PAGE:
Corruption and venality corrode the social fabric. Given the will and determination, it should be possible to eradicate both effectively. This is not done because the ostensible enforcers and upholders of justice and probity are themselves entangled in webs of corruption and crime.
Universal suffrage has often led to mob rule. The pernicious (and patently absurd) assumption that everyone is equal has led to a dumbing down of the education system and the media, to the marginalization of the political system, to disenchantment with democracy, and to cultural narcissism. A meritocratic (I emphasize: meritocratic - not genetic or historical) class system must be established, with certain rights reserved to the upper classes only.
Q: Being that you reside in Europe, what are your overall impressions of America?
Sam: I wrote this a few days ago (it was published by The Idler and Yahoo!):
America is either hated or, at best, derided by well over three fifths of the world's population (suffice it to mention China, Russia, Iran, and Iraq). It is intensely disliked by many others (need I mention the French?). What is the source of this blanket repulsion?
There is no doubt that United States of America reifies and embodies the noblest, loftiest, and worthiest values, ideals, and causes. It is a dream in the throes of coming true: a dream of liberty, peace, justice, prosperity, and progress. Its system, despite its social flaws, is far superior - both morally and functionally - to any other ever conceived by Man.
Yet, the USA maintains one standard at home and flouts it abroad. A double standard was the hallmark of apartheid South Africa and is the nature of post-1967 colonial Israel. But while these two countries discriminated only against their own citizens and residents - the USA discriminates also against the entire world. Even as it never ceases to hector, preach, chastise, and instruct - it does not recoil from violating its own edicts and ignoring its own teachings. It is, therefore, not the USA's internal character or self perception that is controversial to liberals like I (though I beg to differ with its social model). Its actions are - and especially its foreign policy.
This manifest hypocrisy, America's moral talk and often immoral walk, its persistent application of double standards, irks and grates. This champion of human rights has aided and abetted countless murderous dictatorships. This sponsor of free trade - is the most protectionist of rich nations. This beacon of charity - contributes less than 0.1% of its GDP to foreign aid (compared to Scandinavia's 0.6%). This proponent of international law (under whose aegis it bombed and invaded half a dozen countries in a dozen years) - refuses to sign on to international treaties, which deal with mines, chemical and biological weapons, air pollution, and the International Criminal Court. It also ignores the rulings of the WTO.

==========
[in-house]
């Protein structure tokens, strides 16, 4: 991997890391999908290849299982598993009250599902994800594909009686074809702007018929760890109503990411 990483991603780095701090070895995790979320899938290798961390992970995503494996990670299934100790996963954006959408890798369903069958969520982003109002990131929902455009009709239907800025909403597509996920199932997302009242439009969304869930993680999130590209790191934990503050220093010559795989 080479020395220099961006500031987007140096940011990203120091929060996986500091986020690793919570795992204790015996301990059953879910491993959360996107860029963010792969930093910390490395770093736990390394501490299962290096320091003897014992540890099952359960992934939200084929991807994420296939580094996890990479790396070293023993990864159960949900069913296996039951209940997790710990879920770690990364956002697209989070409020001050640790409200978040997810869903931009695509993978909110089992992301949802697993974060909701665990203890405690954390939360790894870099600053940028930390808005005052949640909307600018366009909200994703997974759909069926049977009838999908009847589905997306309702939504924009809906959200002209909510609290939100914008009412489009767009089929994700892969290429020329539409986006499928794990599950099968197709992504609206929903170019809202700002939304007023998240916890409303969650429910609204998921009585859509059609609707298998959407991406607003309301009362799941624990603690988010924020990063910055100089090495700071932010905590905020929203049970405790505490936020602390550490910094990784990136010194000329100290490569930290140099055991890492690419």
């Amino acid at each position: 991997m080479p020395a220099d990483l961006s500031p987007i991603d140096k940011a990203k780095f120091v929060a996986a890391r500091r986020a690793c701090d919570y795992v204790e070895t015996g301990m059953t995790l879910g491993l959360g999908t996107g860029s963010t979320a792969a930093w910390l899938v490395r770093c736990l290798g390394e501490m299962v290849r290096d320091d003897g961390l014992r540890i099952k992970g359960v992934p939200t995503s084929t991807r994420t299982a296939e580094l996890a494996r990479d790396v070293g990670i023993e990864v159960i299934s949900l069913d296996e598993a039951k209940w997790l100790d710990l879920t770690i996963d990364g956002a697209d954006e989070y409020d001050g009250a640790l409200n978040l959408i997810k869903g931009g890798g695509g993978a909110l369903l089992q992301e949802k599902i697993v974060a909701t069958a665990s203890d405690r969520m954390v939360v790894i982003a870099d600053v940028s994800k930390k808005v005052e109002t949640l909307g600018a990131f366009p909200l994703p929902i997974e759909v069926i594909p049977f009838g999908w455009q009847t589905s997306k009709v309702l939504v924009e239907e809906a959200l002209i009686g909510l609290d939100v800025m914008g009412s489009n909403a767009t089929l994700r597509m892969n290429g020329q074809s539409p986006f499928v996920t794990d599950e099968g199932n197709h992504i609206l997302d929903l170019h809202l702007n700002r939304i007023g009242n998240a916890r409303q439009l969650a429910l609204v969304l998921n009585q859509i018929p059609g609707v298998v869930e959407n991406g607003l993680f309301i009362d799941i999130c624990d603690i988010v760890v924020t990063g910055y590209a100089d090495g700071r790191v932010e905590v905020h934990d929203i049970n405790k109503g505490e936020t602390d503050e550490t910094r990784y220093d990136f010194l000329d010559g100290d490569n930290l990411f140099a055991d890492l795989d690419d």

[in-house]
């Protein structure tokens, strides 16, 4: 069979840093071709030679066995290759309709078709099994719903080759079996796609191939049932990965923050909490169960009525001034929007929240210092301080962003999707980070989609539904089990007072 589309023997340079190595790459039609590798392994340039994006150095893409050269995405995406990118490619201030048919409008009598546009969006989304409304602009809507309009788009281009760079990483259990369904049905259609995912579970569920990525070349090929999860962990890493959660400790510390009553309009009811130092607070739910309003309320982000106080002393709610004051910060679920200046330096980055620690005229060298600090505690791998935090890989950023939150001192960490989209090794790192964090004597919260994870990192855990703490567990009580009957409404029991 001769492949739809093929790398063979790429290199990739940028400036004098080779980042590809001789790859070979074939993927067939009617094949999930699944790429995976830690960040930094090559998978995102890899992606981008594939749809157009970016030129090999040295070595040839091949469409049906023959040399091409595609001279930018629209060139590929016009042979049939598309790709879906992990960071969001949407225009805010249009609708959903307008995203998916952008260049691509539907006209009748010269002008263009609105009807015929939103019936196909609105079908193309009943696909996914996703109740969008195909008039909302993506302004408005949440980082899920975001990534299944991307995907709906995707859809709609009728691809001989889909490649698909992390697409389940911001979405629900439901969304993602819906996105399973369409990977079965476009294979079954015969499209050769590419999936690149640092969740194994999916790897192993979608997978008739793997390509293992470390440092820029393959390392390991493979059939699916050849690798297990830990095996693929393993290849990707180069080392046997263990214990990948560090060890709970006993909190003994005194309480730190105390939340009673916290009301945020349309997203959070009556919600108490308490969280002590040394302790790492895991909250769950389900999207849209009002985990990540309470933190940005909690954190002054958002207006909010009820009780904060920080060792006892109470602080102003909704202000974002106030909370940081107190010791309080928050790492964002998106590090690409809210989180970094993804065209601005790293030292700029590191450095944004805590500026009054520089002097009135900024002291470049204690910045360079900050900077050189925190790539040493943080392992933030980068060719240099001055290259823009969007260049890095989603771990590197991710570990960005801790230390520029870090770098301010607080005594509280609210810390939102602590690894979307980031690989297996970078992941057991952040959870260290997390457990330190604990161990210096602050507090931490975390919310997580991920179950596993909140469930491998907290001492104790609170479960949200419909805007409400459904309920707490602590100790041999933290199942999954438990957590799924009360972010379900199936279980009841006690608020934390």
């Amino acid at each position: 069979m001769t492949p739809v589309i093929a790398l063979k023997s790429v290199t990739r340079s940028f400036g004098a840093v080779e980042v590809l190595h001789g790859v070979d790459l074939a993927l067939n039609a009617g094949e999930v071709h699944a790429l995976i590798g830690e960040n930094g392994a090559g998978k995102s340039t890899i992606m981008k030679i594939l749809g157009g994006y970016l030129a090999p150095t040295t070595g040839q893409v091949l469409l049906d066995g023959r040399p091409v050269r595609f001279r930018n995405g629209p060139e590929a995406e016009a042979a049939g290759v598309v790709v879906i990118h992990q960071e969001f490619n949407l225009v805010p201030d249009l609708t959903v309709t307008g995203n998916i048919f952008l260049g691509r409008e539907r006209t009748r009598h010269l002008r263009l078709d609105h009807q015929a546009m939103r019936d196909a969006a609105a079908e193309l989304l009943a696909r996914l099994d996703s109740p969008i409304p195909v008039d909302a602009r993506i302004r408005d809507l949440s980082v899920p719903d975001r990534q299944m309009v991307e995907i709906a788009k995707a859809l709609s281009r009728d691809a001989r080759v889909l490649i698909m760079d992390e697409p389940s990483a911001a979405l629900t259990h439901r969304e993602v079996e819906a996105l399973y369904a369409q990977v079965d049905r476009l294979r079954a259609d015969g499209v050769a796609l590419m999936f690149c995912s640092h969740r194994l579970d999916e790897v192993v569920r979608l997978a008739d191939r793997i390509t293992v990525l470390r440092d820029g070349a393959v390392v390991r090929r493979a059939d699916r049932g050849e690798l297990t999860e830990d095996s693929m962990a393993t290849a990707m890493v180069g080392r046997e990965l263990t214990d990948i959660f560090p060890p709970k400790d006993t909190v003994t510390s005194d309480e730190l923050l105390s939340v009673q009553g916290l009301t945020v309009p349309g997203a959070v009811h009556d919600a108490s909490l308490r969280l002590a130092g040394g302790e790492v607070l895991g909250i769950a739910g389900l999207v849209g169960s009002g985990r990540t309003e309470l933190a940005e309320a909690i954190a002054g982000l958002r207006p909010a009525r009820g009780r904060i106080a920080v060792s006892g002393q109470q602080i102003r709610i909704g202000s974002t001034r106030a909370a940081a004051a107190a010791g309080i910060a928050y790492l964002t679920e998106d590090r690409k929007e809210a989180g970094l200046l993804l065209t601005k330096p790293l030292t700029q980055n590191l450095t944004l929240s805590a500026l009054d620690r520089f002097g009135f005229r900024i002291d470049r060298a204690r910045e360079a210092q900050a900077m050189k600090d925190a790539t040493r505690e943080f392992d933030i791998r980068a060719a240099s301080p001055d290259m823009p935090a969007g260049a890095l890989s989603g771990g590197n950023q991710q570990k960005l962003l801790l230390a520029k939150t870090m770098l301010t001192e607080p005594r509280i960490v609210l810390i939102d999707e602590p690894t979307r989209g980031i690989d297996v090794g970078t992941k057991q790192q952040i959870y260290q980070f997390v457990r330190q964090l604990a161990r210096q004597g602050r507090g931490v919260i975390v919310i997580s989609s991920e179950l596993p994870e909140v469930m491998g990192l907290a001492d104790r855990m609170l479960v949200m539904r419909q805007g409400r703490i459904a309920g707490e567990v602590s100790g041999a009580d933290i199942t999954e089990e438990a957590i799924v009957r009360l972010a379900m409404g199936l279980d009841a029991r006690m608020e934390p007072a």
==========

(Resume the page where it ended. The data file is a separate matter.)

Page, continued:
America's enemies are envious of its might and wealth. But its haughtiness, lack of humility, and obtuse refusal to engage in soul searching and house cleaning - only aggravate this natural reaction.
America's sustained support for regimes with scant regard for human rights does not help either. To the peoples of the poor world, it is both a colonial power and a mercantilist exploiter. In cahoots with corrupt (and barbarous) domestic politicians, it furthers its military and geopolitical goals. And it drains the developing world of its brains, its labour, and its raw materials without giving much in return.
It is thus seen by its detractors not merely as a self-interested power (all powers are) - but as a narcissistic civilization, bent on exploiting and, having exploited, on discarding. America pays dearly now for its "use and dump" policies in places like Afghanistan and Macedonia. It is a Dr. Frankenstein, haunted and threatened by its own creations. Its kaleidoscopically shifting alliances and allegiances - the dazzling outcomes of expedience - tend to support this diagnosis of the Ugly American as a Narcissist. Pakistan and Libya were transformed from foes to allies in a fortnight. Milosevic - from friend to foe, in less.
This capricious inconsistency casts in grave doubt America's sincerity - and in sharp relief its unreliability and disloyalty, its short term thinking, truncated attention span, sound-byte mentality, and dangerous, "black and white", simplism. To outside observers it seems as though America uses - and thus, perforce, abuses - the international system for its own, ever changing, ends. International law is invoked when convenient - ignored when importune.
In its heartland, America is isolationist. Americans erroneously believe that America is an economically self-sufficient and self-contained continent. Yet, it is not what Americans believe or wish that matters to others. It is what they do. And what they do is intervene, often unilaterally, always ignorantly, sometimes forcefully.